Samsung Galaxy S4 vs. LG G2: Neighbor squabble
The "rounded rectangle" trend has all but killed meaningful debate on design, yet there's surprisingly much to say about the styling of the LG G2 and Samsung Galaxy S4.
The LG G2 feels like you're holding an edge-to-edge screen - like we said, LG has done an impressive job here. Only 2mm taller and 1mm wider than its opponent, the G2 fits an extra 0.2" of screen diagonal. When you put both side by side it becomes easily apparent that the LG's screen is bigger. To put that in concrete numbers that's 8% more surface area - it sounds smaller than it looks.
There are no buttons on the front or in fact the sides of the LG G2. We'll talk about what LG did with the standard Android keys in the software section, let's go find the hardware keys first.
Well, we find them on the back - hardly a surprise as LG made quite a big deal out of the ergonomics of this design - the volume rocker and the power/lock key are positioned in the midline, just below the camera lens.
We still have mixed feelings about it - the way we're used to holding big phones puts our index finger too high up, so we have to bend it (which is slightly uncomfortable) to reach the keys, while index finger and thumb are where these buttons are on the Samsung. However, that might just be a matter of habit.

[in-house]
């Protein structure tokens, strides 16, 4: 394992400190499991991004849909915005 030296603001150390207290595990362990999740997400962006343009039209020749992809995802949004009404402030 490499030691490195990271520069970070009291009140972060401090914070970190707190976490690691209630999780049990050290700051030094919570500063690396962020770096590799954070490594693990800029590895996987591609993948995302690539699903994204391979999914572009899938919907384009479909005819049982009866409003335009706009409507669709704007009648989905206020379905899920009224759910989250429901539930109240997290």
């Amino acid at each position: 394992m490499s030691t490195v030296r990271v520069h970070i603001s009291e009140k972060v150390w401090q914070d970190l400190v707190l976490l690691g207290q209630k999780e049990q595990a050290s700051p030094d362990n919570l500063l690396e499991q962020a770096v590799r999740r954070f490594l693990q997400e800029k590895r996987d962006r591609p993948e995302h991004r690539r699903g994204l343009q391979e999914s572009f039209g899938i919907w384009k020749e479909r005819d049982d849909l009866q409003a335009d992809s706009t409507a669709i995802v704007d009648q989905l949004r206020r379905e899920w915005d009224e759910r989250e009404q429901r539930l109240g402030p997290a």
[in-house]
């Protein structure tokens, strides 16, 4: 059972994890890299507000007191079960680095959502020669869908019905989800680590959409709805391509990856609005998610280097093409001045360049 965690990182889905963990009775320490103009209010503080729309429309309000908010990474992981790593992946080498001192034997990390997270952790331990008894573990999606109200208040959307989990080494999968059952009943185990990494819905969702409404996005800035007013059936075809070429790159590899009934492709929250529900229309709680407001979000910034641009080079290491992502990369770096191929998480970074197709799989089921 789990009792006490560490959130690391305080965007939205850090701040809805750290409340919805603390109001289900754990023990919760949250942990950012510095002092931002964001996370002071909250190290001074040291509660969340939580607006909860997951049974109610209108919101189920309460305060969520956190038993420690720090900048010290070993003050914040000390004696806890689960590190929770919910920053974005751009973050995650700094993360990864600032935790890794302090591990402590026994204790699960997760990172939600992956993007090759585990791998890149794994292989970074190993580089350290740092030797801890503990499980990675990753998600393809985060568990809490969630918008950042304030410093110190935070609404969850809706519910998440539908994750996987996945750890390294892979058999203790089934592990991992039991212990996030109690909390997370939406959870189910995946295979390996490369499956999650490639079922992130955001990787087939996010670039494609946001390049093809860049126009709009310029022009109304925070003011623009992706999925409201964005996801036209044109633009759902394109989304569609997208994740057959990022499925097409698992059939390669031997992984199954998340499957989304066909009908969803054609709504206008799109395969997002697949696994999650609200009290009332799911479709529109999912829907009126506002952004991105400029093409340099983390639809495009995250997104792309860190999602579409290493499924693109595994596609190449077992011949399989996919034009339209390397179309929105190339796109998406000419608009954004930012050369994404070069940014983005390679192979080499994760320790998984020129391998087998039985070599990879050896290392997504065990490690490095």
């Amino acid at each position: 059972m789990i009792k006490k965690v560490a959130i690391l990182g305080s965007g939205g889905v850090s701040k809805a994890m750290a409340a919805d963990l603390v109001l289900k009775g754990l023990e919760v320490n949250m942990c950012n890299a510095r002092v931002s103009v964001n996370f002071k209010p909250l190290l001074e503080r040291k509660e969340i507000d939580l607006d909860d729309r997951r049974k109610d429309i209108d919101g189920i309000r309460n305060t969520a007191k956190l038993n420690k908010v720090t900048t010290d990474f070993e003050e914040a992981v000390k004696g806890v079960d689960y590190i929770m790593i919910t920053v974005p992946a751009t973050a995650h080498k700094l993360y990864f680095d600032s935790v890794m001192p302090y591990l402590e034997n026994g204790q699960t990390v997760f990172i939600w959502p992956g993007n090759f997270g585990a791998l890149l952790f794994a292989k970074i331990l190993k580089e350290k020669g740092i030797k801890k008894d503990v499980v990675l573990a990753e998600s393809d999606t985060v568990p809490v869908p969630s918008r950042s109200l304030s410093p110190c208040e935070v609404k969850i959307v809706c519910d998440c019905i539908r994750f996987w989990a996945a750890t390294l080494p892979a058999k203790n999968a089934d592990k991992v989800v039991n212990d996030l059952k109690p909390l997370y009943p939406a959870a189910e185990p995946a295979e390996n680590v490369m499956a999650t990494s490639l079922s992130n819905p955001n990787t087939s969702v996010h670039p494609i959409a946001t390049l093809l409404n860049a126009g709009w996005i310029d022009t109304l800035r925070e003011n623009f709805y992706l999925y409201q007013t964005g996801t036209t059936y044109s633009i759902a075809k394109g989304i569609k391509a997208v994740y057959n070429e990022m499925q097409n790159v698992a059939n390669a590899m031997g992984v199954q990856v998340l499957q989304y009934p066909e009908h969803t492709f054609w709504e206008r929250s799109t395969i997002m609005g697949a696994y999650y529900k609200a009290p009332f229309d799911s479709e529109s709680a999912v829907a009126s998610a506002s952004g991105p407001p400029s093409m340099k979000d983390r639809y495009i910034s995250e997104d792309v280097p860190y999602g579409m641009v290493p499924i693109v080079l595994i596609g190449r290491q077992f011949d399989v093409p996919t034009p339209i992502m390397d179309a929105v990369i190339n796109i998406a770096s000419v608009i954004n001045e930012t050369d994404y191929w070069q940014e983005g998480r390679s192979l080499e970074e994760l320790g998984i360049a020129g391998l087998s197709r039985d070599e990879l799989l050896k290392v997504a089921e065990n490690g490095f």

It takes a little time but you get used to holding the G2 in a way that lets you easily hit the keys with your index finger. That, however, means putting your hand lower on the phone making it all the more difficult to reach the top corners of the 5.2" screen (and 5" are already a stretch for some, even when putting your hand higher up around the phone).
Still, you don't need the power/lock key for everyday use - the LG G2 can be woken up and locked with a simple double tap on the screen. Note that this uses the capacitive sensor on the screen and won't work if you tap anywhere else. The upside of this is that it detects the lightest of taps (which isn't the case with accelerometer based approaches like we've seen from Nokia). The downside for locking is that you need to tap on a blank space on the screen, free of widgets, icons and buttons, which is a pain if you have a busy homescreen (and in apps like the Calculator).
We really like the two ridges that flank the power/lock key - they prevent accidental presses when you put the phone on a table, but also keep the camera lens off the surface, minimizing chances of getting it scratched. There's a thin illuminated strip around the button too, which acts as a secondary notification light (great if the phone is face down).
LG has moved the loudspeaker to the bottom, so it doesn't get muffled on a table. The 3.5mm audio jack is also at the bottom, the setup is very reminiscent of the iPhone 5 arrangement. This lets you put the phone top down in your pocket so you can just reach and pull it out right side up, but still comfortably connect a pair of headphones.